By: Brian Gunn
That Dragon, Cancer is a game that is hard to describe. It is part adventure game, part therapy session for a family dealing with illness in a young child, and it’s a rare intimate look into someone else’s life for the medium.
While That Dragon, Cancer is of the genre that is somewhat derisively called a walking simulator, it actually involves very little walking. It is entirely mouse controlled, with movement controlled by clicking on certain areas, similar to point-and-click games. It’s in first-person perspective and combined with the pointing mechanics reminded me a bit of old games like Myst in that sense.
There’s not a whole lot mechanically in the game. For the most part the game controls well, though some inputs feel a bit imprecise.
Blending a sort of paper-craft and painterly style, That Dragon, Cancer is a fairly striking game. Areas are often surreal, evoking something dreamlike and occasionally nightmarish. Characters in the game are only painted in broad strokes.
They have distinguishing features like hair and clothing, but their faces are blank, seemingly to allow players to project onto the starring family. The game pulls off some neat tricks with perspective as the world shifts around you when you look away for a brief moment.
The story of the game is very personal, and that is reflected in the voice acting. Nearly all of the voices are from actual family members of Joel, and while they are not professional voice actors, and can sometimes feel a bit stiff, it works well for the most part.
Sound is used effectively, even to annoy the player at times to get them frustrated like the game’s characters. Music is good, if not outstanding.
Joel Green was a four-year-old boy that died of cancer in 2014, and That Dragon, Cancer is a game meant to memorialize him. Initially this wasn’t the case, and it began development in 2012 as a way to simply document life with Joel. When things took a turn for the worse during development, obviously some elements needed to change, and it is one part love letter, one part grief counseling.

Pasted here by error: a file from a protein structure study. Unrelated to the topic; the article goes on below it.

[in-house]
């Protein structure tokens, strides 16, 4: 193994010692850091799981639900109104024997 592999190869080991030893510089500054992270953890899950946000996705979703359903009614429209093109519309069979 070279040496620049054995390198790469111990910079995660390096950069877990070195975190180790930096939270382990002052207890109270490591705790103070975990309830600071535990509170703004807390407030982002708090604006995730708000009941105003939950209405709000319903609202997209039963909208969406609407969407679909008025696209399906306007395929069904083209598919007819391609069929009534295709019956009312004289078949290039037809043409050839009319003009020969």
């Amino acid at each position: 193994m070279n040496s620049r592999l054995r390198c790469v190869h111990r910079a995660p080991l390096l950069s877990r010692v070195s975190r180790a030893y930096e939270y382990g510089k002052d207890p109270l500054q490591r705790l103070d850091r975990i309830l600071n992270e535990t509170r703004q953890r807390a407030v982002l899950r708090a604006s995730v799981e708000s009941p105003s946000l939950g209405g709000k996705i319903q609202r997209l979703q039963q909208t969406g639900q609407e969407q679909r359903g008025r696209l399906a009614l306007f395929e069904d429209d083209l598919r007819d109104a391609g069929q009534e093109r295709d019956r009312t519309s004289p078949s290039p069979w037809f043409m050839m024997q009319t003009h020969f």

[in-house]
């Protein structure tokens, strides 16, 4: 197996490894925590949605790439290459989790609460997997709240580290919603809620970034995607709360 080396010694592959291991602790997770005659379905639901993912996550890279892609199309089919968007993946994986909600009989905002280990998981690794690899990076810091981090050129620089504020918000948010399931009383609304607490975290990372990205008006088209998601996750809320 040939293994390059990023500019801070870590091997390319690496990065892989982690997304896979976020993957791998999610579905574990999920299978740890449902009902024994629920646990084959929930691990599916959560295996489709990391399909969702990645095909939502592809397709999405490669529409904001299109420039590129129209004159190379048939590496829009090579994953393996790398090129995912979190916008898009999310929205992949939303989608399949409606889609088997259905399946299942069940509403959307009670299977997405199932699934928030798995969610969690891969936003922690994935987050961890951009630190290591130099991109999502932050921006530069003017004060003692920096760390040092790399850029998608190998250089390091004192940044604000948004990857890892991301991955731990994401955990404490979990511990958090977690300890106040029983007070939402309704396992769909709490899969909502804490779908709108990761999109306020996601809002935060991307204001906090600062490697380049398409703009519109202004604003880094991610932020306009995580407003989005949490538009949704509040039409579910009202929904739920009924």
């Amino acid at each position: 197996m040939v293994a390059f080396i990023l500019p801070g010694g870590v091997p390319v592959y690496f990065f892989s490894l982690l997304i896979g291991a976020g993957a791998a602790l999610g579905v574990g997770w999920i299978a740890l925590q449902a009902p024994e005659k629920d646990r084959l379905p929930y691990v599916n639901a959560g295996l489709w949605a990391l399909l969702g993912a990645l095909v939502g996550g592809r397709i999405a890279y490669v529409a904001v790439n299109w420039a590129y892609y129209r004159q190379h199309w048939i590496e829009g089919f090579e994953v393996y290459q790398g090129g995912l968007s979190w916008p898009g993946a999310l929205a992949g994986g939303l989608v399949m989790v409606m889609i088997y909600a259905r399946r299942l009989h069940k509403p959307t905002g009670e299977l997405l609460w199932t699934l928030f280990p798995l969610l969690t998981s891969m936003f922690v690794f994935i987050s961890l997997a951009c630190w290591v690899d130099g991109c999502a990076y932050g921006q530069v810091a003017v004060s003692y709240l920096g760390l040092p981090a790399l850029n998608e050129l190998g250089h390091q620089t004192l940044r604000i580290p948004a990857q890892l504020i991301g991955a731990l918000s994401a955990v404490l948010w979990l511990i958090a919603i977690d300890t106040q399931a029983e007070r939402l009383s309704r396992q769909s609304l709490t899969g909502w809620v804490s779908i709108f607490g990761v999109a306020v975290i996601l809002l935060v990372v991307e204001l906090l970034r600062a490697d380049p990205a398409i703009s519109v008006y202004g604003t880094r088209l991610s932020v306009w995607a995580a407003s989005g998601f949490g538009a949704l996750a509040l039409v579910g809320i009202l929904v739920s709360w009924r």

The game is fond of perspective switching and so there is no real main character. That said, players largely find themselves in the shoes of Ryan, Joel’s father, though they’ll switch to his mother, Joel himself and even a surprising amount of birds that observe the family. Most of the time players will be tasked with simple moving forward, like other games in the genre, while the story is narrated.
However, the game does have a handful of more stationary moments, and these are where it shines. From hearing the news of the diagnosis to attempting to calm down a screaming child, these moments are intense and heart wrenching.
There are some light and joyful moments to counteract these as well, often taking form in recreating moments to play with Joel and the kids. An arcade sidescroller and Mario Kart riff that encourages you to screw up because it makes Joel laugh are among the highlights, even if they are mechanically crude and simple.
Of course, this is all heavy subject matter, which raises the question of if the game is for you as an audience member. It is, after all, about the sad death of a child, which may hit too close to home for some.
As someone with a family member that also passed away from cancer, I found it somewhat therapeutic, especially in the moments in the hospital where the walls are all adorned with the tales of kickstarter backers and their family members.
The developers are also highly religious; something not very often portrayed in videogames, and that might take some out of their comfort zone. I personally am not religious and could still approach these scenes with empathy considering the situation, and I would suggest simply going in with an open mind even if you don’t agree with them.
That Dragon, Cancer is a hard game to play out of sheer virtue of its subject matter, and will likely not convert anyone that doesn’t like the genre. However, it is a unique experience that isn’t quite like anything else in the medium and is worth a look.